Julian Rea (@julianrea), Executive Director at CitySavvy, explains how in one 155-word statement Primark repositioned itself from callous corporate exploiter of the poor, to the only one brave enough to recognise its moral duty to help victims of the Bangladesh garment factory disaster.
The story that has gripped the media most over the last few days has been the tragic collapse of a garment factory in Bangladesh. As the death toll quickly rose into the hundreds, public anger in Bangladesh and abroad soon honed in on the well known brands that source clothes from this site, with Primark in particular being singled out early on.
This has largely been thanks to groups like Clean Clothes Campaign and Labour Behind the Label, which fight for workers' rights in the garment industry. They were quick to respond to the disaster and were able to frame much of the subsequent discussion by providing punchy sound bites and on-the-ground insights. Coverage consistently interspersed stories of heroic rescues and feats of survival with editorial about the true cost of cheap clothing and the way large corporations are seen to be ruthlessly exploiting the poor for financial gain.
Primark initially responded with a fairly standard statement, confirming one of its suppliers was based in the building, expressing condolences to those involved and assuring the public that it was assessing the situation and would “provide support wherever possible”. High-street fashion retailer Matalan, also named in early reports as working with suppliers in the building, made a similar statement but quickly moved to distance itself, stating “we don’t have any current production with them”.
All this did little to diffuse growing negative sentiment among an increasingly cynical public, with consumers taking to the streets to picket Primark’s stores, and message boards blazing with angry comments about empty corporate platitudes and disregard for worker safety.
However an update yesterday has changed the landscape completely. Primark announced that it is putting in place “immediate and long-term help for victims of this disaster”. It revealed that it has already started providing emergency food and aid to families, via a local NGO, but crucially went on to make the following commitment:
“Primark will also pay compensation to the victims of this disaster who worked for its supplier. This will include the provision of long-term aid for children who have lost parents, financial aid for those injured and payments to the families of the deceased.”
This wide-ranging and robust response to the situation is remarkable for its long-term scope, but also for the specific nature of its approach to the different types of victim, suggesting a level of engagement and thoughtfulness that distinguishes it from often-generic corporate gestures of this sort.
However what is most unusual about this statement is the use of the word “compensation”. This is a highly sensitive word that evokes connotations of responsibility and guilt that most companies wouldn’t come anywhere near unless compelled by court order. While it must be noted that Primark neatly dilutes the impact of this word by pairing it with a slightly distancing reference to its supplier, this frank, no-nonsense approach gives it a more credible position from which to deliver a masterstroke.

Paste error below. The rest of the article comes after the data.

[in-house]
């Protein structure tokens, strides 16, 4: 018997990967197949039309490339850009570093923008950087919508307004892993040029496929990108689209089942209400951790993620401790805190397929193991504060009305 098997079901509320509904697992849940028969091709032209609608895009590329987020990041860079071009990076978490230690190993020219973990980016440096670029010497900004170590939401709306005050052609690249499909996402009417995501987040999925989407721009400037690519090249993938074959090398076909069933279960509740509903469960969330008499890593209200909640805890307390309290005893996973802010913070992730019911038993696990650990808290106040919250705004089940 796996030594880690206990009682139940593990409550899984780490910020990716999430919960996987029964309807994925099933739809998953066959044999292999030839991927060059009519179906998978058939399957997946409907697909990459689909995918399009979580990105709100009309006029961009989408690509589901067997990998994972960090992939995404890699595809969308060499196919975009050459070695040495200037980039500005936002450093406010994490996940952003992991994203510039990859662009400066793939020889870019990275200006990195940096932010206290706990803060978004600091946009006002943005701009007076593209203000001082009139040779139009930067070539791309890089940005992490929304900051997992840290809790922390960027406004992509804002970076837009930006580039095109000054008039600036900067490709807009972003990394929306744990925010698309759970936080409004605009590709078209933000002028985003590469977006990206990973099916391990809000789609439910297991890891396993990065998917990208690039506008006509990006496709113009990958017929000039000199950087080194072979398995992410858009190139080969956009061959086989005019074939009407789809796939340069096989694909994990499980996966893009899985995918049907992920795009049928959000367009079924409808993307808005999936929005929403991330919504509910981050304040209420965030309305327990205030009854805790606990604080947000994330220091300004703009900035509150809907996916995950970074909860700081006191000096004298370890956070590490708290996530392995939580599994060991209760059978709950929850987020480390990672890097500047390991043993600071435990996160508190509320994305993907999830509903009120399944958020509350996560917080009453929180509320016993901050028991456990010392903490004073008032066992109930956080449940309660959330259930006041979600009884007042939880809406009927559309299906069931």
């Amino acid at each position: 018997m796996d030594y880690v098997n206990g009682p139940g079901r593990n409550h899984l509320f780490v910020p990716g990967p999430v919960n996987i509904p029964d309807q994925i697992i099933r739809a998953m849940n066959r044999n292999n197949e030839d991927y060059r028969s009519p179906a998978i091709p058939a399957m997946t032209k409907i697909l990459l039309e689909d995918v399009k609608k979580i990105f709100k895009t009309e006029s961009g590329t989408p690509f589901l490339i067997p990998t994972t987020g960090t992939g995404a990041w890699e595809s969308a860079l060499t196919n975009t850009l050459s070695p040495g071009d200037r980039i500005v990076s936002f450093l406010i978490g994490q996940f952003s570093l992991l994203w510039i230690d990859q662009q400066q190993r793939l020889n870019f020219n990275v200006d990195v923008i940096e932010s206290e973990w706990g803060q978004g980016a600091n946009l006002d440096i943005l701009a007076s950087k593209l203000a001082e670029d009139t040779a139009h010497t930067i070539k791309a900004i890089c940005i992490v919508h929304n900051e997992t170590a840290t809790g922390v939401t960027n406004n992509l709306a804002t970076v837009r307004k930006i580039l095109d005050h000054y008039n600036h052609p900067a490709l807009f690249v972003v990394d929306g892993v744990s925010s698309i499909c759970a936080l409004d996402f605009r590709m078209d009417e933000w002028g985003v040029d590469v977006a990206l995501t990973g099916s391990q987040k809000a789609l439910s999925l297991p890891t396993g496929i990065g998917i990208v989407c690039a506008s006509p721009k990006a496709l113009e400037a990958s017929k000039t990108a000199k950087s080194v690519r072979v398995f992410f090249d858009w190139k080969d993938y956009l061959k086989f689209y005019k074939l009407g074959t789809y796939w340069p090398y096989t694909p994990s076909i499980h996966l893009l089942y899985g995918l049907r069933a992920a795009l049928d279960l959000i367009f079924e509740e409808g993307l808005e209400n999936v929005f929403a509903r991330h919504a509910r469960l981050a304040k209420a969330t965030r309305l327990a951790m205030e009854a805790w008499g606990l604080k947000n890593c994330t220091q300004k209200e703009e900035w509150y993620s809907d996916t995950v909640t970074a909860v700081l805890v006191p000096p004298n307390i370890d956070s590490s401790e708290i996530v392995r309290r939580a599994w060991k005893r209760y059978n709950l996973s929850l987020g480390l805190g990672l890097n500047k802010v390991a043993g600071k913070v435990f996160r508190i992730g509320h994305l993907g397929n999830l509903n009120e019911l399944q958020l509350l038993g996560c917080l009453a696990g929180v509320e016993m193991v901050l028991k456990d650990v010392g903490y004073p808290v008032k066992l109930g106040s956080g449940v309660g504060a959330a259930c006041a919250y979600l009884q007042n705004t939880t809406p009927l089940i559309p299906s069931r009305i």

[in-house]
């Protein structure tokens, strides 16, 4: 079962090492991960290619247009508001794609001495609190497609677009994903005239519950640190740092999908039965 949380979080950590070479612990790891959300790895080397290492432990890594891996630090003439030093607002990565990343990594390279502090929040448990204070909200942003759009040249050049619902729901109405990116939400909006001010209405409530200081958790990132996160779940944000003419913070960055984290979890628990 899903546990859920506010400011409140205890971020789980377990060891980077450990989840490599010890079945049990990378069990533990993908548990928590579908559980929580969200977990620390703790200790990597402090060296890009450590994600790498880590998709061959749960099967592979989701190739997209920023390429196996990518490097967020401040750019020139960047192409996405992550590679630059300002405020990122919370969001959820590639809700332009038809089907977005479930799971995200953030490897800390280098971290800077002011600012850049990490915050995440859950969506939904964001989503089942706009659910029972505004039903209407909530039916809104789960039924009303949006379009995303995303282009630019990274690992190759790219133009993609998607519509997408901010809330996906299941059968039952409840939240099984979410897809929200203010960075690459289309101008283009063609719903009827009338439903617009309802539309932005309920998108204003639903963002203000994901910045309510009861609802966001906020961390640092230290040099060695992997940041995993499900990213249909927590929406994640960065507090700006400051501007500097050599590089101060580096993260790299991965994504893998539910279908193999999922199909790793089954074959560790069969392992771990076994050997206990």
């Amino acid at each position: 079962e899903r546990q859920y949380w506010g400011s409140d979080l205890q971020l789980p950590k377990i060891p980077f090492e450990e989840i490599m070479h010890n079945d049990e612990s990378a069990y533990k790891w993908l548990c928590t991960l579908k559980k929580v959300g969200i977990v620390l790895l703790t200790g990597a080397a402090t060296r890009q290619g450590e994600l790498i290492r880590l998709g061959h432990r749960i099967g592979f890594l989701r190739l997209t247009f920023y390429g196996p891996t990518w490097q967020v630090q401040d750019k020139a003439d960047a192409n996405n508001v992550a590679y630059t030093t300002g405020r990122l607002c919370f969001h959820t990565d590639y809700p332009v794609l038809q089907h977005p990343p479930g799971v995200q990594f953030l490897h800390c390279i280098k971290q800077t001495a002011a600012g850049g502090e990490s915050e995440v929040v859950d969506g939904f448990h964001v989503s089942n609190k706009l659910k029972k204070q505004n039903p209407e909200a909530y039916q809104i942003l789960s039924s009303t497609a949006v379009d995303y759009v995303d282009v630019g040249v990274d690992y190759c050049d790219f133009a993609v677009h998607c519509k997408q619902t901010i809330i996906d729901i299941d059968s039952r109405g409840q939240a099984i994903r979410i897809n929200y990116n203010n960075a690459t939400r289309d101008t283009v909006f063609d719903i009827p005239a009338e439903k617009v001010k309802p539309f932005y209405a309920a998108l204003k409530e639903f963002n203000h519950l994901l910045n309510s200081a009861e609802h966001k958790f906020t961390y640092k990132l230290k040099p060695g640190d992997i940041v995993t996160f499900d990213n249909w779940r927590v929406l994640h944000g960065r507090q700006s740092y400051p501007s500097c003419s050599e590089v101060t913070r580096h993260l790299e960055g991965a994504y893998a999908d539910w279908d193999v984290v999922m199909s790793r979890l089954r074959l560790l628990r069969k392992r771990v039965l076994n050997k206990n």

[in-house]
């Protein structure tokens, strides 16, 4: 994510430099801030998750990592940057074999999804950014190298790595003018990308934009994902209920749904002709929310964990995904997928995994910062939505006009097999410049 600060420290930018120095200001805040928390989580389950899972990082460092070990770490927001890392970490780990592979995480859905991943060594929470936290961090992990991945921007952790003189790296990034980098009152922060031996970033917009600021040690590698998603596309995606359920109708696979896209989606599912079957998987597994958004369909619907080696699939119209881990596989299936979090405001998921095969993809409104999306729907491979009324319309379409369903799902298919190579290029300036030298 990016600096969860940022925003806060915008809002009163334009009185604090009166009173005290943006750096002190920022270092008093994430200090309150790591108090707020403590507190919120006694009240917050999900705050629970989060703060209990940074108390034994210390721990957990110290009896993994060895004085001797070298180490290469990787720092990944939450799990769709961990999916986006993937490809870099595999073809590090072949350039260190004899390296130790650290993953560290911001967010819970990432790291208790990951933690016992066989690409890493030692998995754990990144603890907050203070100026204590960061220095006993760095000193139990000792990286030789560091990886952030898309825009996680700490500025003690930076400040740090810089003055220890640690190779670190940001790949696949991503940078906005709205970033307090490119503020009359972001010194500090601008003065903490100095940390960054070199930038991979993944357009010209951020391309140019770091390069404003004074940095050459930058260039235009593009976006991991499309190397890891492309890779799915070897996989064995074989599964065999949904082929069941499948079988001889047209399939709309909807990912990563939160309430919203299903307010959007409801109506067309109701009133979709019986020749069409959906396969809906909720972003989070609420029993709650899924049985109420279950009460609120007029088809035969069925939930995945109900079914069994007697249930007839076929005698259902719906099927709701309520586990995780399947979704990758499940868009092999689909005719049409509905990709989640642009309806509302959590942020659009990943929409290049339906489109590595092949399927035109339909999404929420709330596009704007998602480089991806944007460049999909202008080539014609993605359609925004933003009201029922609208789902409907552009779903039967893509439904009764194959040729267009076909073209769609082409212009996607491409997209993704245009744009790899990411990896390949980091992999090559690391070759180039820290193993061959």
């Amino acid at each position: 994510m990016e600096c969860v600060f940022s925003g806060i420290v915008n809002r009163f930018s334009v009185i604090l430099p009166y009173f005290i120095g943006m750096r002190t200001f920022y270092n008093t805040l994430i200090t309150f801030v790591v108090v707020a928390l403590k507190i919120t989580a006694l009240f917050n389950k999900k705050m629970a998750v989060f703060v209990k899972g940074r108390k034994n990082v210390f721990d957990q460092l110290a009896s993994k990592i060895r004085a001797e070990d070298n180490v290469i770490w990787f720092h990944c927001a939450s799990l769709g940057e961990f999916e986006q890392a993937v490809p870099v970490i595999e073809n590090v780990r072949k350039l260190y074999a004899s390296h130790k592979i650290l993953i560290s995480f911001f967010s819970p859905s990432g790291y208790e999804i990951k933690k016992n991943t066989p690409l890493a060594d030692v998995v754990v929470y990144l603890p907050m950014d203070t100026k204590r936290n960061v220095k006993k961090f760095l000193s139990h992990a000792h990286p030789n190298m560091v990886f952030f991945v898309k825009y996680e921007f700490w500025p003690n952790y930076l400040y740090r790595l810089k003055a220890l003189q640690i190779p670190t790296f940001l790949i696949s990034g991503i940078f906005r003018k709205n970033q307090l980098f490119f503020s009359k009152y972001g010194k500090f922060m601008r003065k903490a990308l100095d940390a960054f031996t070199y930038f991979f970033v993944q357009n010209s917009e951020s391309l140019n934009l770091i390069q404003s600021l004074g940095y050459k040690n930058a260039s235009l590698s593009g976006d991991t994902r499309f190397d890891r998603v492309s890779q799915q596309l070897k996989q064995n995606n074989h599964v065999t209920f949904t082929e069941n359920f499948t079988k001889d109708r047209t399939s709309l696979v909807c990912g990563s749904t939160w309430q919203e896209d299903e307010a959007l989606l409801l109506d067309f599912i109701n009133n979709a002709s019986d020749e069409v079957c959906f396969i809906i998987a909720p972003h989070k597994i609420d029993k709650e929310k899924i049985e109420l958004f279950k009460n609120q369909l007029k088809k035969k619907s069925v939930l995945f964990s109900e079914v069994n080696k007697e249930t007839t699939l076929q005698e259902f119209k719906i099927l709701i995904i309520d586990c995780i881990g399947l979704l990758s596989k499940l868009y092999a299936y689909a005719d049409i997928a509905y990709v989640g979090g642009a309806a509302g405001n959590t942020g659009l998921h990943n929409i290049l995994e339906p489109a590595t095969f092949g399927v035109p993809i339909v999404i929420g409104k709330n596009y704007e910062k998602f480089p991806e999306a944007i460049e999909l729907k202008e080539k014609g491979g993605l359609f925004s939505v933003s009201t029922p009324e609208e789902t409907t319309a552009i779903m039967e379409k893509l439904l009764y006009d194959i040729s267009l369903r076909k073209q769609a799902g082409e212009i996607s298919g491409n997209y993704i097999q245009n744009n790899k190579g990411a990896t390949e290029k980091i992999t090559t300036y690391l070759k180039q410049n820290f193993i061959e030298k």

In the final lines of the statement, without naming names, Primark notes that it is not the only retailer being supplied with clothes from this building, calling on others to follow the example it has now set: “We are fully aware of our responsibility. We urge these other retailers to come forward and offer assistance.”
In one 155-word statement Primark has repositioned itself from callous corporate exploiter of the poor, to the only one of a group of big international names brave enough to recognise its moral (if not legal) duty to help victims of a disaster that, it could be argued, it was not directly responsible for.
It must have been tempting for Primark to focus instead on distancing itself from this incident; laying the blame at the feet of its supplier and the other tenants, the now jailed building owner, or even more generally the apparent widespread disregard for building regulation in Bangladesh. Its chosen approach was more risky, with the potential to inflict greater damage on the company’s reputation if mishandled, but it seems to be paying dividends already.
The move to compensate victims has been widely covered with responses being generally positive, and since Primark has highlighted the fact that other big names are involved as well, it is no longer singled out as the main culprit. “Primark factory disaster” type headlines are giving way to more balanced accounts of the factors surrounding the incident.
Meanwhile those that tried to distance themselves entirely from the story are being unsympathetically outed by the press. Italian label Benetton was yesterday evening forced to retract its assertion that it had no links with any of the businesses involved after AFP posted photos of clothes amidst the rubble bearing the Group’s United Colours of Benetton tags.
The story is ongoing and as the death toll continues to rise Primark and its peers will remain under close scrutiny, as indeed will the Bangladeshi government which will presumably look to defend the nation’s £13bn garment industry. It is still too early to tell what lasting damage this incident will have on the reputations of those involved, but Primark’s response remains an interesting case study of how taking a bolder stance in a crisis can help to turn the tide of public opinion better than keeping your head down.
Julian Rea is Executive Director at CitySavvy, a pan-European financial and corporate communications firm, working in London and Amsterdam.
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